I send a long and fond email to a very old friend. He’s facing up to some things just at the moment, so I think a lot about the tone. Tone is important. I suspect that people don’t want sympathy so much. The thing the men and women at HorseBack dread most is the pity face and I learned to put that away long ago, although I do still sometimes raise my eyebrows when they tell me a good getting blown up story. Sympathy sounds lovely, on paper, but in life it can be almost patronising. I like empathy better. But empathy has been hijacked by the welcome the abundance brigade, so I always feel like a real old charlatan whenever I write it down.
Anyway, I am British, so as I write the email I make jokes. I want my friend to know that I love him and I’m thinking of him and he is not alone. I can’t quite say that in some many words, which is why I make the jokes. That’s how it works. He can read between the lines. A bit of mild swearing is also useful. Sod ‘em all.
It’s the old saw of: you are not alone. People write a lot about the rampant individualism of the West, the out of control narcissism, the atomisation of society. I think this is a bit overcooked, but it has a grain of truth in it. Alfred Adler, my favourite of the psychologists, wrote a great deal about the importance of community. He believed that for the good life, you need to be stitched in to the human family. I think quite a lot about being part of something bigger than myself. On my more bonkers days, I believe I am a citizen of the world; on the saner days, I feel a little bit better about everything when I have a nice conversation with the ladies in the village shop.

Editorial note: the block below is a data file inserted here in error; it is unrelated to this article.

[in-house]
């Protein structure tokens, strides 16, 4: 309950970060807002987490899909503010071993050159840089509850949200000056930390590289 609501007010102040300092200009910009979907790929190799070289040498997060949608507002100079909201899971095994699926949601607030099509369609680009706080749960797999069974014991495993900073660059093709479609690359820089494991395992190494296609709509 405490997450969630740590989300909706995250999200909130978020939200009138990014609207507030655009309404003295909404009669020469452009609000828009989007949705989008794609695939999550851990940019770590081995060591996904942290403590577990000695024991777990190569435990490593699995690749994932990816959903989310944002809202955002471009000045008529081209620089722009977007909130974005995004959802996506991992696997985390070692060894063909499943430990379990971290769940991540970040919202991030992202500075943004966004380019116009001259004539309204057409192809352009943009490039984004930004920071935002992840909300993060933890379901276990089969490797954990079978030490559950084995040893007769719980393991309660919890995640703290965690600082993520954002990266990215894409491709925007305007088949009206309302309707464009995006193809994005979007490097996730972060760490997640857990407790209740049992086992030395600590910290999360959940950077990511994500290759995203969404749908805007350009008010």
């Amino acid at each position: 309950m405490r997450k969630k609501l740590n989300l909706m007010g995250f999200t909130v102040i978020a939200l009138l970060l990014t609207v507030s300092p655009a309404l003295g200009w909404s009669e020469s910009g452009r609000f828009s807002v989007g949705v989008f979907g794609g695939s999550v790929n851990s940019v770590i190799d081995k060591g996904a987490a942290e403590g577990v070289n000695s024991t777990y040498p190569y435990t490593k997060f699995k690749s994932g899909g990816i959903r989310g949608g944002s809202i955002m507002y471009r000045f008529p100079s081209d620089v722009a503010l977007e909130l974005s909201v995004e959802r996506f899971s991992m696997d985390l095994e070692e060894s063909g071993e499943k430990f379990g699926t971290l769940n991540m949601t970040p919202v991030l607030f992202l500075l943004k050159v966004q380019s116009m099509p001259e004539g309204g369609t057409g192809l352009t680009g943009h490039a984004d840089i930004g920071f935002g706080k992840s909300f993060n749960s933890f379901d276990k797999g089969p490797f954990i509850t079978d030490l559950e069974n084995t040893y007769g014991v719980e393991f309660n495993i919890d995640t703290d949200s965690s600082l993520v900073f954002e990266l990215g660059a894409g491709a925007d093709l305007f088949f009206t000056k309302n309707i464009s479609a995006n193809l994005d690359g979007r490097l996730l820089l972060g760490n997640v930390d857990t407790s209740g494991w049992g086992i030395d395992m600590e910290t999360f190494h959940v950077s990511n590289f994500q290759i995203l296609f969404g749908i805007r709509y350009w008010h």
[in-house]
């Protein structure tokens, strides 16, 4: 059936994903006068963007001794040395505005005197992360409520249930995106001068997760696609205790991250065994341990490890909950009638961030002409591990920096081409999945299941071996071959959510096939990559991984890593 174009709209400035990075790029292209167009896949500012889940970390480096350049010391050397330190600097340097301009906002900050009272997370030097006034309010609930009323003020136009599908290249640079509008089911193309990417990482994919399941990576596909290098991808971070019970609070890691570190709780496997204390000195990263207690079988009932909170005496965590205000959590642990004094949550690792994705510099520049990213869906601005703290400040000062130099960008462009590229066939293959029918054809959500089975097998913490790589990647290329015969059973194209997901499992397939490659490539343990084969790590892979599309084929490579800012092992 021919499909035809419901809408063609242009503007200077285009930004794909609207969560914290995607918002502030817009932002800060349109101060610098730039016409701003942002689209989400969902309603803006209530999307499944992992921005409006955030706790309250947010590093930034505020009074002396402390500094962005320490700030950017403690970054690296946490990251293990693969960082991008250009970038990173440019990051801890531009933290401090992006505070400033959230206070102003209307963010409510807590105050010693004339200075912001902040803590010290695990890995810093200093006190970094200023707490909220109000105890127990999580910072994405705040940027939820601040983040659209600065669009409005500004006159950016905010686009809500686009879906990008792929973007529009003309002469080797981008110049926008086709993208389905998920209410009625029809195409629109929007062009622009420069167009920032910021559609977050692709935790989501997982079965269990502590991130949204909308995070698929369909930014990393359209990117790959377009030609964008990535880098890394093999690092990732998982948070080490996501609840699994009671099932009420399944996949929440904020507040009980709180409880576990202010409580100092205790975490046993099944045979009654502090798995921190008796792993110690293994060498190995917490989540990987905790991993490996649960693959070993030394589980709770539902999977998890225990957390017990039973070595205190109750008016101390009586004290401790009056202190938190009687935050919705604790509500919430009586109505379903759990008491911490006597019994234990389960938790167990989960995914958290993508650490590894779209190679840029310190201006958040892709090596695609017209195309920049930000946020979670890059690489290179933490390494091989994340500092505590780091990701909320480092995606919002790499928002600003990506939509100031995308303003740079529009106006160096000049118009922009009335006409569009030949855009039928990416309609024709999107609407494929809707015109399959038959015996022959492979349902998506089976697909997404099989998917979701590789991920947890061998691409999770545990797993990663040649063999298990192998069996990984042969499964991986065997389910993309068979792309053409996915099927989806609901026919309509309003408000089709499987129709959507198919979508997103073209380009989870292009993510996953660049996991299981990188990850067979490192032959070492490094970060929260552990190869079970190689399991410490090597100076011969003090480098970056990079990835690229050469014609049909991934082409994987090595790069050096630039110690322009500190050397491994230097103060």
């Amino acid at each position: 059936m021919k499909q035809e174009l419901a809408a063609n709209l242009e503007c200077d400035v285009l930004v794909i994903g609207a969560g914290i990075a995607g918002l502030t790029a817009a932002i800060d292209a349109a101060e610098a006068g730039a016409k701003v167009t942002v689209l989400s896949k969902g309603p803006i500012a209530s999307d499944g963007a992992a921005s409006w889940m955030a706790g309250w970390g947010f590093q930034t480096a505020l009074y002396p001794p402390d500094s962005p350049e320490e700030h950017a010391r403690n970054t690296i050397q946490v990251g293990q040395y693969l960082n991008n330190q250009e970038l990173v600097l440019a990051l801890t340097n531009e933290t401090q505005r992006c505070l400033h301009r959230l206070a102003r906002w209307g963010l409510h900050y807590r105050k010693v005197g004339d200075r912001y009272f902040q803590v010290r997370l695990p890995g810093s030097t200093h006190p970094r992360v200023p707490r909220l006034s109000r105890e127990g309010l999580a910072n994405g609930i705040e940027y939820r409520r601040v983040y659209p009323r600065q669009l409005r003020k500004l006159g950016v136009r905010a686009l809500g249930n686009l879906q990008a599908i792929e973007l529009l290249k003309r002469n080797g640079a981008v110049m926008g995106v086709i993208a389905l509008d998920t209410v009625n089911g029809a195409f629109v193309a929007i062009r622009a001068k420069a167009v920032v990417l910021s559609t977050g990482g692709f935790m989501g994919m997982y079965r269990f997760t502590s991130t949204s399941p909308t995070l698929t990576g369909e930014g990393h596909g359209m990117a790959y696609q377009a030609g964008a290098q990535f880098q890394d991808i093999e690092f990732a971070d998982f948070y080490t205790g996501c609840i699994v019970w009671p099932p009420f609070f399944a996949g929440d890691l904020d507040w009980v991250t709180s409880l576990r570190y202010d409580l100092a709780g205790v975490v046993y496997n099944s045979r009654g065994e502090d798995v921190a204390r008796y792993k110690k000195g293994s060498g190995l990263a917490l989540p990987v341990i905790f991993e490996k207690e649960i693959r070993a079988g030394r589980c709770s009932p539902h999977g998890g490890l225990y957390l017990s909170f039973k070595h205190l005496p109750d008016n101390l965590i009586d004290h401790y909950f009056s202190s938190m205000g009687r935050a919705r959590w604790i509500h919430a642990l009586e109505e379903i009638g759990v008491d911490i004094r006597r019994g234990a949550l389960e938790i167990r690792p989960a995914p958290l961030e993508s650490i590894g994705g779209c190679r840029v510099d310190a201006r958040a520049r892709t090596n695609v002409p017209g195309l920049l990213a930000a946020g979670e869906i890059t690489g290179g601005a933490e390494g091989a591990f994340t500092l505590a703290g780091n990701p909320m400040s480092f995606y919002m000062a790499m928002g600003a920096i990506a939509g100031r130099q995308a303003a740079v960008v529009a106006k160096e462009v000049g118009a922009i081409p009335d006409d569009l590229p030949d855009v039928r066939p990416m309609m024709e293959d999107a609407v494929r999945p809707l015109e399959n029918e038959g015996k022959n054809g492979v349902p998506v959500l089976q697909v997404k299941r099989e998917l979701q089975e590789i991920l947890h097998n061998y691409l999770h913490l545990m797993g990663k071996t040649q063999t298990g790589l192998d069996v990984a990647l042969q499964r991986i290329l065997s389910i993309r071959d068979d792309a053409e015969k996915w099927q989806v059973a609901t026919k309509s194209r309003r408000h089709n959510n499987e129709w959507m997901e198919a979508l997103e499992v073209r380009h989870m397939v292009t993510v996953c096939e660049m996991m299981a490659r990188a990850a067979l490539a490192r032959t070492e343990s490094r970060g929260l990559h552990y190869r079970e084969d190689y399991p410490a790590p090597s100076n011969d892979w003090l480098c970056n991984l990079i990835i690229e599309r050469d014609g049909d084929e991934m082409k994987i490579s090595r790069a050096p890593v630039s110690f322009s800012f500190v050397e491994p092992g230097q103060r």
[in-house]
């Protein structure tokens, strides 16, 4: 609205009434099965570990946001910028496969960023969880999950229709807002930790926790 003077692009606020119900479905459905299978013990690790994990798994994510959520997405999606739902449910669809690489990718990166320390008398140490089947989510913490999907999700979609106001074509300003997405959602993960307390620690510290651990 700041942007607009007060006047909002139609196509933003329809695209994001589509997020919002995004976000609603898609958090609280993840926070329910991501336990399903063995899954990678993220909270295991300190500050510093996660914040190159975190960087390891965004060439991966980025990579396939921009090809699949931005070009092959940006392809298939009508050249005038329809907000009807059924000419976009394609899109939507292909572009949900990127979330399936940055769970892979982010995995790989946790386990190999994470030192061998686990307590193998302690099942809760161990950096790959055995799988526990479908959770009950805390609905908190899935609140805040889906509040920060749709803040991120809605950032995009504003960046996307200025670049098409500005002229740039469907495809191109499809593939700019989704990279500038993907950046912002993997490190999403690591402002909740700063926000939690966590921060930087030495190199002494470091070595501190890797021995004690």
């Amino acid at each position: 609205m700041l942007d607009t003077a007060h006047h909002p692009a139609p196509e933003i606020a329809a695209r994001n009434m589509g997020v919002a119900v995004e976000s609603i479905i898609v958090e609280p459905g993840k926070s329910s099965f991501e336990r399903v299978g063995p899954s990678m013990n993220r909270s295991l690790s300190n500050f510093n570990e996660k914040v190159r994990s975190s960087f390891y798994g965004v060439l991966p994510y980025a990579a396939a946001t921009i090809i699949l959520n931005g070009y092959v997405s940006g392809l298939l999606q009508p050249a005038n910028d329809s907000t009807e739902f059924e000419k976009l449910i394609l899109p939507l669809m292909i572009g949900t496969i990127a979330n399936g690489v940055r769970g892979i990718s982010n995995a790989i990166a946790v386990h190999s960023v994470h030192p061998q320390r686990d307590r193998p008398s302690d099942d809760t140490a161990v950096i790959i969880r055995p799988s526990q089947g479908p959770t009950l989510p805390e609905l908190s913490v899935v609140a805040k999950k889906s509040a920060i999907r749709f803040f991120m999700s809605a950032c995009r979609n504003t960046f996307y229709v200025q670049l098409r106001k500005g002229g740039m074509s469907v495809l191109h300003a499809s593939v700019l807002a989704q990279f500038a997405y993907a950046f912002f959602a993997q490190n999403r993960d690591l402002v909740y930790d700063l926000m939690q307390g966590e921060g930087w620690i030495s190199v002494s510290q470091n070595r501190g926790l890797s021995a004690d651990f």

So, when someone is going through it, I don’t say: poor you, or cheer up, or it will all be fine. I make a joke and say, either overtly or by implication: I know just how you feel, I am thinking of you, I can imagine what that is like. You are not alone.
It’s not magic beans. It does not fix anything. It will not miraculously transform a fraught situation. But as they used to say in The Big Chill: ‘you do what you can do.’
You dear Dear Readers did that for me yesterday, with your kind hearts. Thank you for that. It means a lot.